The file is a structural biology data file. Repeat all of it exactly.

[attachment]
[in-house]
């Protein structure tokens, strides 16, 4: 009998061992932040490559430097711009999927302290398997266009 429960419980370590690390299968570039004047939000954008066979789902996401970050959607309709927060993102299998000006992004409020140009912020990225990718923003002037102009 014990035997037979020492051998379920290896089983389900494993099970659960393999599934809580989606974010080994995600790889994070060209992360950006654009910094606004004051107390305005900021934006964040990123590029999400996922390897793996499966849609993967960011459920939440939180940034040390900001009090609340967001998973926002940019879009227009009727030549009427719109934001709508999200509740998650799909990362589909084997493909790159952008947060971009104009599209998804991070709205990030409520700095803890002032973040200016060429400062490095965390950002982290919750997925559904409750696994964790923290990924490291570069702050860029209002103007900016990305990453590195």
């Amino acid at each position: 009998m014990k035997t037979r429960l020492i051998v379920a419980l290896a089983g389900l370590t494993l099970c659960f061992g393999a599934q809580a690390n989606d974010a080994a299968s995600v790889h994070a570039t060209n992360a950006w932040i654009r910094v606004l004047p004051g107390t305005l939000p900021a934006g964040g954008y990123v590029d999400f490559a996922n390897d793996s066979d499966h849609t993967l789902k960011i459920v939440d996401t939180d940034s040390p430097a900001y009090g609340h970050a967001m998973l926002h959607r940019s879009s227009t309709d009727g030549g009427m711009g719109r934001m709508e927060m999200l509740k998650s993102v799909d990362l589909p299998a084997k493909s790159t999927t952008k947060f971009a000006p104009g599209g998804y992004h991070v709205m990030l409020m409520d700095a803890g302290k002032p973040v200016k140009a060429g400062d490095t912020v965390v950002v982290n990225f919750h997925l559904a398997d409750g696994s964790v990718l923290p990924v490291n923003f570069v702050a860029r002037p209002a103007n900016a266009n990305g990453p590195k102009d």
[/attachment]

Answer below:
[in-house]
């Protein structure tokens, strides 16, 4: 009998061992932040490559430097711009999927302290398997266009 429960419980370590690390299968570039004047939000954008066979789902996401970050959607309709927060993102299998000006992004409020140009912020990225990718923003002037102009 014990035997037979020492051998379920290896089983389900494993099970659960393999599934809580989606974010080994995600790889994070060209992360950006654009910094606004004051107390305005900021934006964040990123590029999400996922390897793996499966849609993967960011459920939440939180940034040390900001009090609340967001998973926002940019879009227009009727030549009427719109934001709508999200509740998650799909990362589909084997493909790159952008947060971009104009599209998804991070709205990030409520700095803890002032973040200016060429400062490095965390950002982290919750997925559904409750696994964790923290990924490291570069702050860029209002103007900016990305990453590195």
């Amino acid at each position: 009998m014990k035997t037979r429960l020492i051998v379920a419980l290896a089983g389900l370590t494993l099970c659960f061992g393999a599934q809580a690390n989606d974010a080994a299968s995600v790889h994070a570039t060209n992360a950006w932040i654009r910094v606004l004047p004051g107390t305005l939000p900021a934006g964040g954008y990123v590029d999400f490559a996922n390897d793996s066979d499966h849609t993967l789902k960011i459920v939440d996401t939180d940034s040390p430097a900001y009090g609340h970050a967001m998973l926002h959607r940019s879009s227009t309709d009727g030549g009427m711009g719109r934001m709508e927060m999200l509740k998650s993102v799909d990362l589909p299998a084997k493909s790159t999927t952008k947060f971009a000006p104009g599209g998804y992004h991070v709205m990030l409020m409520d700095a803890g302290k002032p973040v200016k140009a060429g400062d490095t912020v965390v950002v982290n990225f919750h997925l559904a398997d409750g696994s964790v990718l923290p990924v490291n923003f570069v702050a860029r002037p209002a103007n900016a266009n990305g990453p590195k102009d």